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Did the Sabbath change to Sunday?

In over 105 languages Saturday translates to Sabbath. In Italy it is called Sabbato, in Russia Subbota, in Portugal Sabbado, in Spain Sabado and in Poland Sobota. All of these names mean “Sabbath” or “rest day” in the various languages.

The fourth commandment of the Bible says Exo 20:8-11 “Remember the sabbath day, to keep it holy. Six days shalt thou labour, and do all thy work: But the seventh day is the sabbath of the LORD thy God…”

So if Saturday, or more accurately Sunset Friday to Sunset Saturday, is the true Sabbath of the Lord, then why do people go to church on Sunday?

Who changed the day to Sunday, and when? Did Jesus? Do we keep Sunday in honour of his resurrection?

It has been established by many historians and theologians that the books of Matthew and Luke were written between 60 and 80 AD. Luke does not tell us of a day change, but instead he states in Luke 23:56, “…And they rested on the Sabbath according to the commandment.”

Jesus also showed that the Sabbath would still be kept after the cross when He was talking to the Disciples about the forthcoming destruction of the temple in about 70 AD. Jesus says in Matthew 24:20, “And pray that your flight may not be in winter or on the Sabbath.”

Historians also confirm that the seventh day Sabbath was kept by Jews and Gentiles alike, until about 120 AD when the persecution of the Jews for Sabbath keeping became so great that many Christians decided to start keeping Sunday, so as to distance themselves from the Jews. Some began using the excuse that it was in honour of the resurrection, as there was no biblical basis for the change.

In 321 A.D. Constantine, who was a pagan, became Caesar in Rome and when he began to see the balance of power shift from paganism to the Church he passed the first law enforcing Sunday worship in 321 AD. Two years later he joined the Roman Catholic Church and began mingling paganism and Christianity. It was well after 400 AD before Sunday eventually took on the name of the Lord’s Day.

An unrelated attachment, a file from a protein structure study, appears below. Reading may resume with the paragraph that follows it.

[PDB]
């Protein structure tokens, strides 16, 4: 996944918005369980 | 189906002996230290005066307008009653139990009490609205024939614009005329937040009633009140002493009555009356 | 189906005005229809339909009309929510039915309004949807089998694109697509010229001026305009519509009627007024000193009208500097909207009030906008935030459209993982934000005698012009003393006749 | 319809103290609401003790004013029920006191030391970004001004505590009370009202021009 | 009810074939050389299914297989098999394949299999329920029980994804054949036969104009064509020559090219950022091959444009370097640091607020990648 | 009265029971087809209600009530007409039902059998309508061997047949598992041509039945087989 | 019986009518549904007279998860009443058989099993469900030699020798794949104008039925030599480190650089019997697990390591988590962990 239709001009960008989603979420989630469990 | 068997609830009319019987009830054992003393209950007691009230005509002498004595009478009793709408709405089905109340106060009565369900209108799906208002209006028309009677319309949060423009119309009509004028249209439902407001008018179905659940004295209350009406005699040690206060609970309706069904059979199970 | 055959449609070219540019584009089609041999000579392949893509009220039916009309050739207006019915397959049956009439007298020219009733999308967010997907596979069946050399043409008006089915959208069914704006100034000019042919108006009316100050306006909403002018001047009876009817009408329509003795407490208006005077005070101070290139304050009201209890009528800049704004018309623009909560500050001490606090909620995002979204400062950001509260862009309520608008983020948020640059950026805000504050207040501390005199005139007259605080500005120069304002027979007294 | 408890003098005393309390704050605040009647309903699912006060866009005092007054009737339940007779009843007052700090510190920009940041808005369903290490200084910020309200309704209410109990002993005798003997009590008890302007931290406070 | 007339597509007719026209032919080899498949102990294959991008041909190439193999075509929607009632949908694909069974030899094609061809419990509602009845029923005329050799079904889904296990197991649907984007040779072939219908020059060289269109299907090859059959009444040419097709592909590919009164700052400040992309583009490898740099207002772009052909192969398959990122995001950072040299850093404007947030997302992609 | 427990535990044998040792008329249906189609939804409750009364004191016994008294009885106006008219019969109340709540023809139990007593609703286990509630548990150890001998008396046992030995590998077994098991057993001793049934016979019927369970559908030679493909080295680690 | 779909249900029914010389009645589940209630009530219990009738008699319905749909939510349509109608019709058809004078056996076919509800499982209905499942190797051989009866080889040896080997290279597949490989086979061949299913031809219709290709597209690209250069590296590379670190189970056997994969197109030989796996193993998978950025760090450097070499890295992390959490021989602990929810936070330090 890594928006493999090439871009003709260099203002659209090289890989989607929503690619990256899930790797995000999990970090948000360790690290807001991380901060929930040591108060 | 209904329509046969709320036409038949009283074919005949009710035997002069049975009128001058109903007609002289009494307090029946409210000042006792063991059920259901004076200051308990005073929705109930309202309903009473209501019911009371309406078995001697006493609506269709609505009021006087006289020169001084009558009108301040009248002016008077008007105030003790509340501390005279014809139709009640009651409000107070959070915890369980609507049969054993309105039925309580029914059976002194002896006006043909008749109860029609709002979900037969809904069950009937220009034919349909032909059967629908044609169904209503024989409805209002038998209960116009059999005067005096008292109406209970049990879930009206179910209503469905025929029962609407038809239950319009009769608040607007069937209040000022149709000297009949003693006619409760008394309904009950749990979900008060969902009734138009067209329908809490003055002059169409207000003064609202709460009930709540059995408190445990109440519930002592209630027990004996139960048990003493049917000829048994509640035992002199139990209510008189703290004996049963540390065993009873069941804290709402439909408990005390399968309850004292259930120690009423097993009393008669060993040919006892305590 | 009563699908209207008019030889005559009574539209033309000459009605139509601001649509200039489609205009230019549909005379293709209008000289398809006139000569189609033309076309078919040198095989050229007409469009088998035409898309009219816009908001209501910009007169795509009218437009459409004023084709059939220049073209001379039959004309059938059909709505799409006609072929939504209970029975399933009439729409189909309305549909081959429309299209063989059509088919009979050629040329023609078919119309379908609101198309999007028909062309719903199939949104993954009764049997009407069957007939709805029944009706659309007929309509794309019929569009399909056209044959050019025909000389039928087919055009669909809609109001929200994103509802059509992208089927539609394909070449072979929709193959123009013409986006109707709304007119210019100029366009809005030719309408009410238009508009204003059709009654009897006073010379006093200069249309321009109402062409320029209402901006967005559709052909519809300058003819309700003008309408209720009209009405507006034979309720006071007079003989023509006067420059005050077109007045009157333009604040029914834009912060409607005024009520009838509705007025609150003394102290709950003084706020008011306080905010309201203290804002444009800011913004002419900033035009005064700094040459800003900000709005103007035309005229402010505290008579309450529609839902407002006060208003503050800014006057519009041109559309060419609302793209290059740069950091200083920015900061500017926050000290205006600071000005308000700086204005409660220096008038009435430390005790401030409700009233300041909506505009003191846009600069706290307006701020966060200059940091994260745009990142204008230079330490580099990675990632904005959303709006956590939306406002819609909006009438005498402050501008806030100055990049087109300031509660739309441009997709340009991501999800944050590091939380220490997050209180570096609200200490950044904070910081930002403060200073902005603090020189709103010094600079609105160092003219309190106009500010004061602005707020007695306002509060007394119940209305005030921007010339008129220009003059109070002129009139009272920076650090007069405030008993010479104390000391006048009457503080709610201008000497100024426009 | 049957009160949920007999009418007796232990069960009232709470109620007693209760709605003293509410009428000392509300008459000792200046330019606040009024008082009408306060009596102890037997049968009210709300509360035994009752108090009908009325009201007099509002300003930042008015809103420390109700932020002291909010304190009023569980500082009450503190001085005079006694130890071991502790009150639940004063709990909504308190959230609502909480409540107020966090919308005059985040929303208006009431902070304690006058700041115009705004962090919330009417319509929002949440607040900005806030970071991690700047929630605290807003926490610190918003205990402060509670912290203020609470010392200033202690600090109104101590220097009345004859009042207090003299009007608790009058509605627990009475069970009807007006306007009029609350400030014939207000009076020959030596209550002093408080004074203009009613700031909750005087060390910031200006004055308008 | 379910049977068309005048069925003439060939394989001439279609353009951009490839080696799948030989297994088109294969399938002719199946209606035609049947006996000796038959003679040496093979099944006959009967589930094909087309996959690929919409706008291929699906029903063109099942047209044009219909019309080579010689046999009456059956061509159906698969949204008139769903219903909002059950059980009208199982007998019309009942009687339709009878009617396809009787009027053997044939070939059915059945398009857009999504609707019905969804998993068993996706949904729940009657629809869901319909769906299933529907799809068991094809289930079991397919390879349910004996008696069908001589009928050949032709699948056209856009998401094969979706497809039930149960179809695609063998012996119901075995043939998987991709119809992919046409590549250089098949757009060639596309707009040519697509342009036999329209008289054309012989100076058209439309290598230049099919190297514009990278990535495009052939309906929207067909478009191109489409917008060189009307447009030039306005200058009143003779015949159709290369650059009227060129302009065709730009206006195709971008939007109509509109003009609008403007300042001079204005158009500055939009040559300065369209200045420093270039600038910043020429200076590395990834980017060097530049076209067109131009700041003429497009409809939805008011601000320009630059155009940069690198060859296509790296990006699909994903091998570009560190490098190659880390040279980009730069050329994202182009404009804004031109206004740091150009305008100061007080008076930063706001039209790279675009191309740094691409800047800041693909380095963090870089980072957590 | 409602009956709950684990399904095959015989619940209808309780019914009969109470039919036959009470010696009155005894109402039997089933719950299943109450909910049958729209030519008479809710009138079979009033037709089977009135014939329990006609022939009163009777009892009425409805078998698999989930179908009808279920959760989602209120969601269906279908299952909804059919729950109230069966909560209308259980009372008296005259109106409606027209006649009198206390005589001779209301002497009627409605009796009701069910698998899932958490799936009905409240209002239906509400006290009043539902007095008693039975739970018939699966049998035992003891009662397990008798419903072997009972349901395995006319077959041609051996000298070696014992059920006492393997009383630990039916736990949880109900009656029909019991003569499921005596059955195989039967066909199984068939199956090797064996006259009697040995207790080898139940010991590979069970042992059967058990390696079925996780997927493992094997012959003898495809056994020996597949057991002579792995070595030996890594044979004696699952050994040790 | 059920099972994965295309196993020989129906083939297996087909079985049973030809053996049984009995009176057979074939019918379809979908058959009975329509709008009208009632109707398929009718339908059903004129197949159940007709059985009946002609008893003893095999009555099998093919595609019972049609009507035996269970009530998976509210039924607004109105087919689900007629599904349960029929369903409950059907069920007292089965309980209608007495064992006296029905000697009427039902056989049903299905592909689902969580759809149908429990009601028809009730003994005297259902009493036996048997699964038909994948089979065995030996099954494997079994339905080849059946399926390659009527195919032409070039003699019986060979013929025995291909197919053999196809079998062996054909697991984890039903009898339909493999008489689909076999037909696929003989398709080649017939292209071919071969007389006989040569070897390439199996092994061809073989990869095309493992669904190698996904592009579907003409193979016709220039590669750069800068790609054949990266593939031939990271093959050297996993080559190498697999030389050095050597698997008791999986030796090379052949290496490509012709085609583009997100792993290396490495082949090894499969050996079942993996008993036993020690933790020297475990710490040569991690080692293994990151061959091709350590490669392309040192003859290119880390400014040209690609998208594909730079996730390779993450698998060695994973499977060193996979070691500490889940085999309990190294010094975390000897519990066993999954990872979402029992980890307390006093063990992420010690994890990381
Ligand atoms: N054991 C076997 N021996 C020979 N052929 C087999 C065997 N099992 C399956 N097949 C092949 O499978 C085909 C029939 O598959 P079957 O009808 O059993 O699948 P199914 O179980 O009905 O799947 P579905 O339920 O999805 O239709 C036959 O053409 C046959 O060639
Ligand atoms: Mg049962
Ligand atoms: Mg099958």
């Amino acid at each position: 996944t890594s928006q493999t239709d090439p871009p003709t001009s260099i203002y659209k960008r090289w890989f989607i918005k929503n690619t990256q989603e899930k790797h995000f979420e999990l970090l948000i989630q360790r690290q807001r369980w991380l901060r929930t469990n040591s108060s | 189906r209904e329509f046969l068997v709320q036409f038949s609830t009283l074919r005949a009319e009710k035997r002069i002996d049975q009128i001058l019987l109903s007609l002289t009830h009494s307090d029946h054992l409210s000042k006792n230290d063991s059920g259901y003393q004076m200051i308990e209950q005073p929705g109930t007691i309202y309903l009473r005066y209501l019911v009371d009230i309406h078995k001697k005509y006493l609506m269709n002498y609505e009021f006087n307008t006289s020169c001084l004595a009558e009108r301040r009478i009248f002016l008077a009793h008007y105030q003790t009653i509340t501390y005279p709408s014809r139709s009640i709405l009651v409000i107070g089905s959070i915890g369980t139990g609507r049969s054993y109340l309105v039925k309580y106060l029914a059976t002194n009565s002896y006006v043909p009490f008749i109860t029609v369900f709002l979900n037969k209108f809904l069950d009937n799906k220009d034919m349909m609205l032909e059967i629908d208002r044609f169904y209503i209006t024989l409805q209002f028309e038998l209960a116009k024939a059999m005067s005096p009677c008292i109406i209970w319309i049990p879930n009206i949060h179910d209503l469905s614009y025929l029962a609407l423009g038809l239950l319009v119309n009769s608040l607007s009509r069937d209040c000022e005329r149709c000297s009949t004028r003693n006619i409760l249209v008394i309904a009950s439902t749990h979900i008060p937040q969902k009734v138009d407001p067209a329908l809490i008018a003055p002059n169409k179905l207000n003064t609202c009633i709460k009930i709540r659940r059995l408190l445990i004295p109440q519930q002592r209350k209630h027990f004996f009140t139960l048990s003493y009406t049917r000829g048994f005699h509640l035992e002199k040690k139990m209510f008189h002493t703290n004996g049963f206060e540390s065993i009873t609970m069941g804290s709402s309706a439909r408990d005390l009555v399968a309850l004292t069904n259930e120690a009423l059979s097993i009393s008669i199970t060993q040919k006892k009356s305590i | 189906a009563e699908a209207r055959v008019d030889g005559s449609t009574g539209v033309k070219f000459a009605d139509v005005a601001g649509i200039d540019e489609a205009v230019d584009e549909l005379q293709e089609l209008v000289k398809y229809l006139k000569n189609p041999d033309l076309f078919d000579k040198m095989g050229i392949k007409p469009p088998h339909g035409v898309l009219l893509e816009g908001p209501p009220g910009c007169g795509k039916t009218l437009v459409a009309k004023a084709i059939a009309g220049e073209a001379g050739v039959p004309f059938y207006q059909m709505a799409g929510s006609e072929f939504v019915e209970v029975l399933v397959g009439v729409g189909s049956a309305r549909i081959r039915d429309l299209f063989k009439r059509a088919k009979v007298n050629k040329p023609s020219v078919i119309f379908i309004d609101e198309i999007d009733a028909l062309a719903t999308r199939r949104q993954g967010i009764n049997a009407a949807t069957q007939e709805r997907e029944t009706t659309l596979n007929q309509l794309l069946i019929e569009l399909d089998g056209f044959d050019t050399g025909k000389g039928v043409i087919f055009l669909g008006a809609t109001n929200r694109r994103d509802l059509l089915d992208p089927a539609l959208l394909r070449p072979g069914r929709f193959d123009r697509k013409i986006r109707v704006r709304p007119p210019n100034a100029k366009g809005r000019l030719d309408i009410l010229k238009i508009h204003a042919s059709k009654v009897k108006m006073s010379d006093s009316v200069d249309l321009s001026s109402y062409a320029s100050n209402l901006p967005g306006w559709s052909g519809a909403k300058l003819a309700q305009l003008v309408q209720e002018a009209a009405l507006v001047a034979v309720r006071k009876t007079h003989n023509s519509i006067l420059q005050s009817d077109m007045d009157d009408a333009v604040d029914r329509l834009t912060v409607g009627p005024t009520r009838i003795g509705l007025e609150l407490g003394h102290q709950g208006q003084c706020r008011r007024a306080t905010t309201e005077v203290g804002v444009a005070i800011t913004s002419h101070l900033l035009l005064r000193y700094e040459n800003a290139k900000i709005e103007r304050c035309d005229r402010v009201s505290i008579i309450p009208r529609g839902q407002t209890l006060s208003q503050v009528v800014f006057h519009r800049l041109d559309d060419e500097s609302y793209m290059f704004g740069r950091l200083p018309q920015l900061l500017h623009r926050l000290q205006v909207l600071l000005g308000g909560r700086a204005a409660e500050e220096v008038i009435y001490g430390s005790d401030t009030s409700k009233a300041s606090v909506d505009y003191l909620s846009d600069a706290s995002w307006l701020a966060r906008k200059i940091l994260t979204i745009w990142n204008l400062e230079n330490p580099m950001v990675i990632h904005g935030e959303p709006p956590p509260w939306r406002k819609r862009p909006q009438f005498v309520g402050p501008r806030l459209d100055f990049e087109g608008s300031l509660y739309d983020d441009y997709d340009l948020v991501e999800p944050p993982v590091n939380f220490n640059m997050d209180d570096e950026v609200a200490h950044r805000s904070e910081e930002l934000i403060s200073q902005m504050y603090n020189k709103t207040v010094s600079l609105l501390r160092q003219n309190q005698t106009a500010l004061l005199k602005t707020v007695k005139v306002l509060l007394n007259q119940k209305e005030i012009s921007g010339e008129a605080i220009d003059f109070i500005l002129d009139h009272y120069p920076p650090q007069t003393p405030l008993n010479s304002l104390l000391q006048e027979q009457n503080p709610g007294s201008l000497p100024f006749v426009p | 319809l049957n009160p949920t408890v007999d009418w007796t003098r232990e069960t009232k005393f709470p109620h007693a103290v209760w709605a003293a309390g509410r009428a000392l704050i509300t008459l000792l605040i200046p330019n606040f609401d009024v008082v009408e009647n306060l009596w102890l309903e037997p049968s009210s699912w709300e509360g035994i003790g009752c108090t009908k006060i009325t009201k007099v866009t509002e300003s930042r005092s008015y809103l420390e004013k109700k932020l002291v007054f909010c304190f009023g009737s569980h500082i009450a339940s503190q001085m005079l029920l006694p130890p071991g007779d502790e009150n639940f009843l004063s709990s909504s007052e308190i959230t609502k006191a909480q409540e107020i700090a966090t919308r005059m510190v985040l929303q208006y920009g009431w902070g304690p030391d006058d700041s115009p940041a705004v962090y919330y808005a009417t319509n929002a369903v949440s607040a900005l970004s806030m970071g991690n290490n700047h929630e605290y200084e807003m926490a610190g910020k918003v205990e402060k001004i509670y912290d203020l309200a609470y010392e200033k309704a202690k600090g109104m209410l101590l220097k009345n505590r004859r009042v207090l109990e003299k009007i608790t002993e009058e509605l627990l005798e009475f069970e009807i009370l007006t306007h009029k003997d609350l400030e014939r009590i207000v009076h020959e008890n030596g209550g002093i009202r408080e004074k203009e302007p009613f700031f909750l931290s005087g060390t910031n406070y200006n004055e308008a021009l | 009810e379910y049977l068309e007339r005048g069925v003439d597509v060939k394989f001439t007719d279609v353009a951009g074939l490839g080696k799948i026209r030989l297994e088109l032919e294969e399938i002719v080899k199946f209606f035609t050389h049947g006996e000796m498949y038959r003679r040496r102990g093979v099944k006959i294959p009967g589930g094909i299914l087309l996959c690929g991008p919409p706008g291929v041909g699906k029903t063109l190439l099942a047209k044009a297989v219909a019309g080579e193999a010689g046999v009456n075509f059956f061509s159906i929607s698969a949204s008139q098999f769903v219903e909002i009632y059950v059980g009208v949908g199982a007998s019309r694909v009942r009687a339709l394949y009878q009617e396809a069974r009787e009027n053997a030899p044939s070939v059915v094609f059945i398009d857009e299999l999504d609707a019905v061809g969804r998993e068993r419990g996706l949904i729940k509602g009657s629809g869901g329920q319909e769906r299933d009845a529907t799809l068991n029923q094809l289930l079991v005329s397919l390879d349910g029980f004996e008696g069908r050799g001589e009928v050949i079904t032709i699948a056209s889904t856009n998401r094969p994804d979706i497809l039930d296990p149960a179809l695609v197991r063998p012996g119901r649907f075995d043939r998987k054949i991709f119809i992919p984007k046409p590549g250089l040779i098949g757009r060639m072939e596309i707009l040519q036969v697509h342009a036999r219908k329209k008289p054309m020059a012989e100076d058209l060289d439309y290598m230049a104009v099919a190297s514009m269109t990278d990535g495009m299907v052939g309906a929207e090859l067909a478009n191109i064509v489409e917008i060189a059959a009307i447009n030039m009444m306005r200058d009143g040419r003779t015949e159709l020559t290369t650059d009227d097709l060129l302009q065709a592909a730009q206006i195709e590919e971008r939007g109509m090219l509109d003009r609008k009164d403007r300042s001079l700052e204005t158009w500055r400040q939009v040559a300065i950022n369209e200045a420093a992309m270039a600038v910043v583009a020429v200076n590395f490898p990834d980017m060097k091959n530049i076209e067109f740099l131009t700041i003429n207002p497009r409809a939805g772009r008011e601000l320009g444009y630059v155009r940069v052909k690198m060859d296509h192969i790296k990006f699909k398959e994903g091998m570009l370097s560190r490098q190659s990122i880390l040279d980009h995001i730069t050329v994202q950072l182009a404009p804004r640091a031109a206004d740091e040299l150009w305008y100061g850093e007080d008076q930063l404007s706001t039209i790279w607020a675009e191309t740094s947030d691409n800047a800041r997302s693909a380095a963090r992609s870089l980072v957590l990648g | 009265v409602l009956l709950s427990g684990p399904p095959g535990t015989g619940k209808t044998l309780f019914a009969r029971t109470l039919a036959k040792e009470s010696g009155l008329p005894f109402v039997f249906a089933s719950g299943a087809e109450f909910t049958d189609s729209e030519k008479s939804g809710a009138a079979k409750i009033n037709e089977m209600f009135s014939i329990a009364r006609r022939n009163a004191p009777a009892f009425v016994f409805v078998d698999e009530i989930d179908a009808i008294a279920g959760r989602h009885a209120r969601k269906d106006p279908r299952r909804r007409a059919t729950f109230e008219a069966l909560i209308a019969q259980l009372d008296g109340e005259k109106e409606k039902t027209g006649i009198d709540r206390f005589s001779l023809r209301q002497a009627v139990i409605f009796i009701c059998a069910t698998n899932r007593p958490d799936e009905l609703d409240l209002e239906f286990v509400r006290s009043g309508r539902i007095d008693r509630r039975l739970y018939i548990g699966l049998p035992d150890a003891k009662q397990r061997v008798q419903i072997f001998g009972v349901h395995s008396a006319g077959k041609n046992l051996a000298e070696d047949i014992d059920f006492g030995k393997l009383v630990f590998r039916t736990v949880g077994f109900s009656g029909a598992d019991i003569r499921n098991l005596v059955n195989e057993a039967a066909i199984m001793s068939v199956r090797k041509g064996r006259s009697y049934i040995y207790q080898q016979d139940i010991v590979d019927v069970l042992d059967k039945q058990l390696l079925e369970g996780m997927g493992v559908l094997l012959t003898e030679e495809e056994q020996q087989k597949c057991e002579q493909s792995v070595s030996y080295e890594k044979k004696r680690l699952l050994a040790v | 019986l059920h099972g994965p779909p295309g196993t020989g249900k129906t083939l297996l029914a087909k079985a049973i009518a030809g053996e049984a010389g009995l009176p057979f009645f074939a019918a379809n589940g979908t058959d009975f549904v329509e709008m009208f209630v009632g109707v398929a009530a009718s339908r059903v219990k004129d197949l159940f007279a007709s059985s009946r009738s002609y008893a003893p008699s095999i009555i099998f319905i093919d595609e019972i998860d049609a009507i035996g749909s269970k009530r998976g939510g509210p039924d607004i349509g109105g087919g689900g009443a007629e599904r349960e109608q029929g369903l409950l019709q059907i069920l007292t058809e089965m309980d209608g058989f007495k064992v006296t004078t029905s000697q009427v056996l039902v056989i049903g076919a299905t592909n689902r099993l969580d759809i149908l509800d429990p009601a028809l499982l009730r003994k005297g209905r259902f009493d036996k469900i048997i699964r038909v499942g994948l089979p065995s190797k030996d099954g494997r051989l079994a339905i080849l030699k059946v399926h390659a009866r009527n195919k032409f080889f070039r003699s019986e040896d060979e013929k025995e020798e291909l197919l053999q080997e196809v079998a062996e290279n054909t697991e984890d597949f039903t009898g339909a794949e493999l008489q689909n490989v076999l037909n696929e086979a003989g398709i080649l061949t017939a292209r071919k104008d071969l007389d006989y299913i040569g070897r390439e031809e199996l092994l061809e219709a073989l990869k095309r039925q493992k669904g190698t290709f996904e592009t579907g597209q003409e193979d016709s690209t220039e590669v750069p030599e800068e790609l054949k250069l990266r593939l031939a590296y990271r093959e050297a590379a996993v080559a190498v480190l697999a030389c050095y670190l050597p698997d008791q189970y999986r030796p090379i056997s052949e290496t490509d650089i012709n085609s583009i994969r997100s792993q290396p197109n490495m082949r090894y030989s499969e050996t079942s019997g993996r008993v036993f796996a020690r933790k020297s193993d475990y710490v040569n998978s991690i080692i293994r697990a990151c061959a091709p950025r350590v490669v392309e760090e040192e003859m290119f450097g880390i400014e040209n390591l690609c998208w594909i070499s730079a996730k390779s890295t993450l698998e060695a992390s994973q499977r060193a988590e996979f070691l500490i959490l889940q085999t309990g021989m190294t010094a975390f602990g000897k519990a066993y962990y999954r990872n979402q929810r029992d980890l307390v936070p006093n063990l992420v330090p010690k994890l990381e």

In many papers and documents the Roman Catholic Church openly take credit for moving the sanctity of the Seventh day Sabbath to Sunday, by their own authority, which they say is above that of the scriptures.

“The authority of the church could therefore not be bound to the authority of the Scriptures, because the Church had changed…the Sabbath into Sunday, not by command of Christ, but by its own authority.” Canon and Tradition, p. 263.

So it seems that if we keep the Sabbath on the seventh day, we are following God’s commandment, but if we keep Sunday, we are following the traditions of man. Does that really matter?

The Bible says in Mark 7:6-9 “Jesus answered them, “How right Isaiah was when he prophesied about you! You are hypocrites, just as he wrote: ‘These people, says God, honor me with their words, but their heart is really far away from me. It is no use for them to worship me, because they teach human rules as though they were my laws!’ “You put aside God’s command and obey human teachings.” And Jesus continued, “You have a clever way of rejecting God’s law in order to uphold your own teaching.”
All Bible references are from the King James Version.

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